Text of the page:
Brexit: EU leaders due to grant delay but might seek longer extension
Donald Tusk says ‘little reason to believe’ PM can get deal ratified by end of June
European Union leaders are expected grant British prime minister Theresa May a second delay to Brexit but could demand she accepts a much longer extension.
France is pushing for conditions to limit Britain’s ability to undermine the EU
Mrs May went to Berlin and Paris to ask Angela Merkel and Emmanuel Macron to grant an extension from April 12th.
An advance draft of conclusions for Wednesday’s emergency EU summit said Britain would be granted another delay on certain conditions.
“The United Kingdom shall facilitate the achievement of the Union’s tasks and refrain from any measure which could jeopardise the attainment of the Union’s objectives,” read the draft seen by Reuters.
Mrs May has asked the EU for a Brexit delay to June 30th but the draft left the end-date blank pending a decision by the other 27 national leaders on Wednesday.
Shortly before Mrs May landed in Paris, an official in Mr Macron’s office said that “in the scenario of an extended delay, one year would seem too long for us”.
Taoiseach Leo Varadkar said Mr Macron would not veto Mrs May’s extension but wanted conditions attached. “He [Macron] certainly wants to know about conditionality, particularly the issue of the United Kingdom being involved in future [EU] decision-making,” Mr Varadkar said.
On Tuesday evening European Council president Donald Tusk said there is “little reason to believe” the ratification process of Mrs May’s Brexit deal can be completed by the end of June.
In an invitation letter to members of the council ahead of their meeting on Wednesday he said: “In reality, granting such an extension would increase the risk of a rolling series of short extensions and emergency summits, creating new cliff-edge dates.
“This, in turn, would almost certainly overshadow the business of the EU27 in the months ahead.
“The continued uncertainty would also be bad for our businesses and citizens. Finally, if we failed to agree on any next extension, there would be a risk of an accidental no-deal Brexit.
“This is why I believe we should also discuss an alternative, longer extension. One possibility would be a flexible extension, which would last only as long as necessary and no longer than one year, as beyond that date we will need to decide unanimously on some key European projects.”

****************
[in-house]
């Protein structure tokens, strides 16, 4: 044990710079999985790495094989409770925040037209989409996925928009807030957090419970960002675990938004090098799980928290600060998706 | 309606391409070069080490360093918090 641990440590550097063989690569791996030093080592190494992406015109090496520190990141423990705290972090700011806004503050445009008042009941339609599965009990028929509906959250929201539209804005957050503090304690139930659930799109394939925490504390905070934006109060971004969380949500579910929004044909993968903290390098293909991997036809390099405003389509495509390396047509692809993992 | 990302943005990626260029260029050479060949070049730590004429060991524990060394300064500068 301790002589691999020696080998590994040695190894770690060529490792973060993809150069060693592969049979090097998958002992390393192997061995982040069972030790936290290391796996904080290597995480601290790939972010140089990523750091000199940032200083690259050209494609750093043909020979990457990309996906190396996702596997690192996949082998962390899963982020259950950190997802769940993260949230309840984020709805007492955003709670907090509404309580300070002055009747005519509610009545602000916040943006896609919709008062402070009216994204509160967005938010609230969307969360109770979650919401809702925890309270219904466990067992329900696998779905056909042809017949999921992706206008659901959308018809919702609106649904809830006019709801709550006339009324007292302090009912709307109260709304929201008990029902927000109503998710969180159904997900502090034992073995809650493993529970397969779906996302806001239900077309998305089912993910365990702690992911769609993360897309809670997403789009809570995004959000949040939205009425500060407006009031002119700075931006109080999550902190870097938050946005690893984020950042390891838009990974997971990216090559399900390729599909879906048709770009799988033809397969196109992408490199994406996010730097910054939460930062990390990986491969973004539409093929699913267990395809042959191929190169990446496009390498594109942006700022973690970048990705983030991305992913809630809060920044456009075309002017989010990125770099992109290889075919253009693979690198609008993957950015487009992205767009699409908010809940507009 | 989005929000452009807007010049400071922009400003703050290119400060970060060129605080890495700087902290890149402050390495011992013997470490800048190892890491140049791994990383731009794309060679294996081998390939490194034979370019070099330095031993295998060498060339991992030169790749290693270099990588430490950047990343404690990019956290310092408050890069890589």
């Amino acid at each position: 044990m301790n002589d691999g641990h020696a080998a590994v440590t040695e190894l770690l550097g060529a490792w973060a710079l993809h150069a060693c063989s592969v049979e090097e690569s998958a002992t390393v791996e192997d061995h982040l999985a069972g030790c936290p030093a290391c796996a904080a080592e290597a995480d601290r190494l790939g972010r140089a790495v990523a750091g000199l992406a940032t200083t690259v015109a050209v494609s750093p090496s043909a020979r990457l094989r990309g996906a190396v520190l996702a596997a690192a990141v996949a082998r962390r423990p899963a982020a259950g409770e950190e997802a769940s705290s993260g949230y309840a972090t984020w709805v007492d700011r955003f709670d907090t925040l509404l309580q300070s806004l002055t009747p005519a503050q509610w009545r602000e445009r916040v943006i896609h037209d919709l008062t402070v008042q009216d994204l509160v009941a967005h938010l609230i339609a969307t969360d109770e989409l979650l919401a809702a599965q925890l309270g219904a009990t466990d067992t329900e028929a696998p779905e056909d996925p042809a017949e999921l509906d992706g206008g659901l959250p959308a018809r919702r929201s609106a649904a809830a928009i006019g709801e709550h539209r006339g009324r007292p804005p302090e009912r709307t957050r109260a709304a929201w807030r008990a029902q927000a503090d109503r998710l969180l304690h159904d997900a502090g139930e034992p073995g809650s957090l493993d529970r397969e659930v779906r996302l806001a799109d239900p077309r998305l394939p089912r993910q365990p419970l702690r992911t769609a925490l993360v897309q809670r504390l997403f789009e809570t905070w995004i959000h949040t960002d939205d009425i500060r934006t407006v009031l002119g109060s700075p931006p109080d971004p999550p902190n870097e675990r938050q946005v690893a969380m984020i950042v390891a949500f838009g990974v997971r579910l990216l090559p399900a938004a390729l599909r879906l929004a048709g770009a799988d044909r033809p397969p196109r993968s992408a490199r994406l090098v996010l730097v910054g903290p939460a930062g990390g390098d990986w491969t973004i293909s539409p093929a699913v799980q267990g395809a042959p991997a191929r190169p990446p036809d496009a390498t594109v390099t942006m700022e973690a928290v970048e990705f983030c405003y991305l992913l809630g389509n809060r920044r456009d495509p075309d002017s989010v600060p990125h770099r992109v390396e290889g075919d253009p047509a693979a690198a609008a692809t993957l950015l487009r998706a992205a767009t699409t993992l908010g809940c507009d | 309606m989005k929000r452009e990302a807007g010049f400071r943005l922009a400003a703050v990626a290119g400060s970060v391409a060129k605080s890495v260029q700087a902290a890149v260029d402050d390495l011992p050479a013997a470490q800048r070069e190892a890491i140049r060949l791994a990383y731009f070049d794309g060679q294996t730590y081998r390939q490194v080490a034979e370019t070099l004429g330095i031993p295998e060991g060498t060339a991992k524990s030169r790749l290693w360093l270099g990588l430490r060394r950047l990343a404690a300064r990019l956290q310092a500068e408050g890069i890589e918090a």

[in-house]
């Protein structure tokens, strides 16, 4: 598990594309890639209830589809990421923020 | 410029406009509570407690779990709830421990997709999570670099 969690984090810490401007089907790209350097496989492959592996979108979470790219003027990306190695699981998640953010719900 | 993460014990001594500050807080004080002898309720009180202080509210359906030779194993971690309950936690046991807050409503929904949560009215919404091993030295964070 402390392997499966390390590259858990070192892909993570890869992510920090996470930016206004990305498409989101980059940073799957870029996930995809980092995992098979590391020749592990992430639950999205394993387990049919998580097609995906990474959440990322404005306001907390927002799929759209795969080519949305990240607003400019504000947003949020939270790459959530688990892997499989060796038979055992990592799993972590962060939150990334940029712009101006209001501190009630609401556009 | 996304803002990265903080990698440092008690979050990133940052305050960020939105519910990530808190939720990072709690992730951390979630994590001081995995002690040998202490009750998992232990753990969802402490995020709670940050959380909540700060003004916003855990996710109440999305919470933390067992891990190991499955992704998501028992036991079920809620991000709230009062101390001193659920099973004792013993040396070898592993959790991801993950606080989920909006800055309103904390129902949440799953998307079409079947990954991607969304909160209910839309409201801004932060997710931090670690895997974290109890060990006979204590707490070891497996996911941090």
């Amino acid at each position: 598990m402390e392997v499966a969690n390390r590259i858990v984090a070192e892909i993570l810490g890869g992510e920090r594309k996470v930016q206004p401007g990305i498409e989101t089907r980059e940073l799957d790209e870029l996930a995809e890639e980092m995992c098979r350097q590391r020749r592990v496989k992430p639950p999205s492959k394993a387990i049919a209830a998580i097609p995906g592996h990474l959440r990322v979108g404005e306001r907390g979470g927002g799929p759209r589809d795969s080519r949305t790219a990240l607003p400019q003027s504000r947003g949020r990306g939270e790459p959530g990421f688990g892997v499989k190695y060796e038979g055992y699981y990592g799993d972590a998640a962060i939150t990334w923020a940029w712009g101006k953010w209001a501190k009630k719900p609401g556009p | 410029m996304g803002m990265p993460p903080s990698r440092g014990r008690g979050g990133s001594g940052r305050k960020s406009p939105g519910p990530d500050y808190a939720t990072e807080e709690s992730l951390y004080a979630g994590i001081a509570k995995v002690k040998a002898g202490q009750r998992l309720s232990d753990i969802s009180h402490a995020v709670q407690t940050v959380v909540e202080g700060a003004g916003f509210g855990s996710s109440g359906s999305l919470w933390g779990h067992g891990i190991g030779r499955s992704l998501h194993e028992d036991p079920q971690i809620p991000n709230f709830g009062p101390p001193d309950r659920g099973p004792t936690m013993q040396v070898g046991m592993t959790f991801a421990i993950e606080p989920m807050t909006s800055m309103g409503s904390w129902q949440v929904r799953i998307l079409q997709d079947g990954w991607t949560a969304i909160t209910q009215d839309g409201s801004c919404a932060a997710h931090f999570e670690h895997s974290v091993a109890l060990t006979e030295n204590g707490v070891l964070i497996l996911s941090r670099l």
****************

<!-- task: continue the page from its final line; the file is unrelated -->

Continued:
It comes as Mrs May was on Tuesday overwhelmingly backed by MPs to seek to delay Brexit to June 30th. The Commons approved a Government motion on the extension request by 420 votes to 110, a majority of 310.
Earlier in the day Mrs May met Dr Merkel in Berlin for another round of Brexit talks .
Outside the meeting German officials worked to battle déja vu of British political spin: that Dr Merkel was open to a time-limited backstop for the Irish Border and to reopening the withdrawal agreement. Such claims had “no basis in fact” Berlin officials said.
EU leaders will not make a British commitment to sign up to a customs union a precondition of granting an extension when they meet tomorrow.
However, the EU’s chief Brexit negotiator Michel Barnier made clear that such a pledge “would give sense” to May’s extension demand.
Mr Barnier and Tánaiste and Minister for Foreign Affairs Simon Coveney both insisted it was not their place to formulate positions for the British, but they said that the Union would be very willing to incorporate such a customs union proposal from the UK in the political declaration on the future relationship.
“They’ve got to ask for it first,” Mr Coveney said.
Speaking to journalists in Luxembourg following a meeting of European affairs ministers to prepare for the summit on Wednesday, Mr Barnier welcomed the ongoing talks between the Conservative and Labour parties in Britain.
He made it clear that the demand that Mrs May now also set out a clear plan, or a “roadmap”, to leaders as to how she can achieve a majority in the House of Commons, remains essential.
Meanwhile, Irish officials have refused to confirm reports that Ireland will be participating in a mini-summit of states most affected by Brexit ahead of Wednesday’s European Council.
Mr Coveney said leaders would want a “credible” and “pretty definitive” plan for how the UK could end the stalemate before summer and get a “compromise middle ground position” that would get the withdrawal agreement ratified, with possible amendments to the political declaration, to allow an orderly Brexit.
Mr Barnier said the UK and the EU could add a customs union to the free trade agreement already proposed in the political declaration. This could be added rapidly, “within a few hours or days”, he said.
Mr Coveney said Mrs May is “well aware” of the expectations of her and suggested her visits to Paris and Berlin on Tuesday were about “outlining how she thinks she can get this done”.
And in the absence of a deal between Labour and the Conservatives, or any indication yet that Mrs May is willing to cross her red lines, “the EU leaders will make a judgment call tomorrow on whether there is a credible plan,” Mr Coveney said.
Among other issues discussed by ministers were questions about how to police British “good behaviour” or “sincere co-operation” promises should they remain in the union for any length of time. – Additional reporting Reuters